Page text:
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©Ashley Cox & David Cross 2011

Lure: A Public Sculpture Proposal for the Dowse Forecourt Redevelopment

Developed by Ashley Cox and Artist David Cross for E Tu Awakairangi Hutt Public Art Trust

Lure is a public sculpture that operates across a number of visual and spatial registers incorporating the unique nature of the commission site. The contemporary architecture of the Dowse Museum, the modernist buildings in proximity, and, crucially, the natural spring that feeds the site, are all key components that inform our ideas for the sculpture. Like this unique cluster of buildings and features, Lure is concerned to capture a contemporary sense of linearity, colour and transformation over time. The sculpture consists of a suite of tall cylindrical components each with a coloured sphere located inside a sealed water tank in the top of the structure.  Fundamental to the art experience is the premise that not simply are these forms a suite of objects to be contemplated in the plaza, but they are simultaneously, a machine to be directly and playfully engaged with.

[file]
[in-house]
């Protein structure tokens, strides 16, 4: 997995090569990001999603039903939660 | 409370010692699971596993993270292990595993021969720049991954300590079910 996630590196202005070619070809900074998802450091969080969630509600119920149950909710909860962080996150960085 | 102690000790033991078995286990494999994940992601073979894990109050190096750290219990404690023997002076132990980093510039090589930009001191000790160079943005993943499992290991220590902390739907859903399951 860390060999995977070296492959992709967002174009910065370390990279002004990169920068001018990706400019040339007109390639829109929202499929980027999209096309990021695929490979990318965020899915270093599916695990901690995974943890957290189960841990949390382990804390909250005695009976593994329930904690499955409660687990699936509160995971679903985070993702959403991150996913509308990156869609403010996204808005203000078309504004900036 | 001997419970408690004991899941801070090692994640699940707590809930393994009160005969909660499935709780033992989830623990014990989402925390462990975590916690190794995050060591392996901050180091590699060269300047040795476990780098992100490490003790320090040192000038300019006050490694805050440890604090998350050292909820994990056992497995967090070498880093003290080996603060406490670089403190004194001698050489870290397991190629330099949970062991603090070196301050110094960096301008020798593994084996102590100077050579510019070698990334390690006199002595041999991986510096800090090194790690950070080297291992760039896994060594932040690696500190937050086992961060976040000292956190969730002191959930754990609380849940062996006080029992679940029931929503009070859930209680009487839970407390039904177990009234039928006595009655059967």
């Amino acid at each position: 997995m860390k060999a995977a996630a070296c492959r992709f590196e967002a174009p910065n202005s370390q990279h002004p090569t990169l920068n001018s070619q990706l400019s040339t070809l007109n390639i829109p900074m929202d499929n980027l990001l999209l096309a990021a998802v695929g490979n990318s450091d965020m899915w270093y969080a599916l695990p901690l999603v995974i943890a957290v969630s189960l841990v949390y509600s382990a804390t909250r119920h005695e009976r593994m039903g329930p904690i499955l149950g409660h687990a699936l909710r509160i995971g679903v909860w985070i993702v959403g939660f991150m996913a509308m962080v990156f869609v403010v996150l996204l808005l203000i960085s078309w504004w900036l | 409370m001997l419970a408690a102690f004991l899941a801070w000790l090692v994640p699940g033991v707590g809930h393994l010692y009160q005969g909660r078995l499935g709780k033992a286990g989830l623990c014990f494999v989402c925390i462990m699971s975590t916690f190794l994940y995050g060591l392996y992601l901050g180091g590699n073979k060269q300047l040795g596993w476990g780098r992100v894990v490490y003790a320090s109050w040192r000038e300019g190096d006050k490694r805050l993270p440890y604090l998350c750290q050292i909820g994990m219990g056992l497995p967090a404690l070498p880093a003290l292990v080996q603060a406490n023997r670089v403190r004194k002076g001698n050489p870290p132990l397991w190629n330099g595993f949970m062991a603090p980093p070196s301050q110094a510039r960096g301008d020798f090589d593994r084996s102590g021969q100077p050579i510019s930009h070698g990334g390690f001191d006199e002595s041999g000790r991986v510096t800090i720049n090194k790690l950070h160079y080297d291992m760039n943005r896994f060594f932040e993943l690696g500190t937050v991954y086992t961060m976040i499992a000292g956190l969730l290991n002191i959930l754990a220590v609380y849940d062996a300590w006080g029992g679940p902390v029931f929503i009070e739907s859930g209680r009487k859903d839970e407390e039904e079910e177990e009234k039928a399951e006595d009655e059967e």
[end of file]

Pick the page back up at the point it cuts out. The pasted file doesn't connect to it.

The elegant forms of the sculpture that mix striking colour with a simple cylindrical shape, function in part to draw the audience into a close-up encounter- to ‘lure’ them towards the work itself. At this point of proximity, an interior space is revealed at the base of each structure. These spaces-two in each cylinder- signal an obvious entranceway and beckon the audience member to satiate a curiosity of what might be inside. A crucial shift is thus enacted whereby the audience identify the possibility of entering inside the work to experience its inner workings.

Upon entering the interior, the work takes on both a different scale and tenor. Depending on which side of the structure one enters from, the audience experience either a mechanical lever with a handle on one side, or a drinking fountain on the other. A paradox is thus established as to what the lever actually does and relatedly, why there is a water fountain inside the structure. The strangeness of these features and their relationship to one other are a fundamental feature of Lure as they create an elusive fantastical quality both surreal and perplexing. Crucially, the paradox can only be resolved by making the decision to pull the lever, the consequences of which are delightfully unknown.

The act of pulling the lever sets in train an immediate process that cannot be seen by the audience member. They can only hear and feel the consequence of their decision as the sculpture begins to transform and the sound of rushing water becomes apparent. Faced with no other potential course of action in the chamber, the audience member will be forced to leave and try and visualise externally what impact their action, if any, has on the sculpture. It is at this point that they become aware of two things if they walk around the outside of the structure: one that they have altered the positioning of the coloured ball, and two that their activity has generated water emanating from the fountain.


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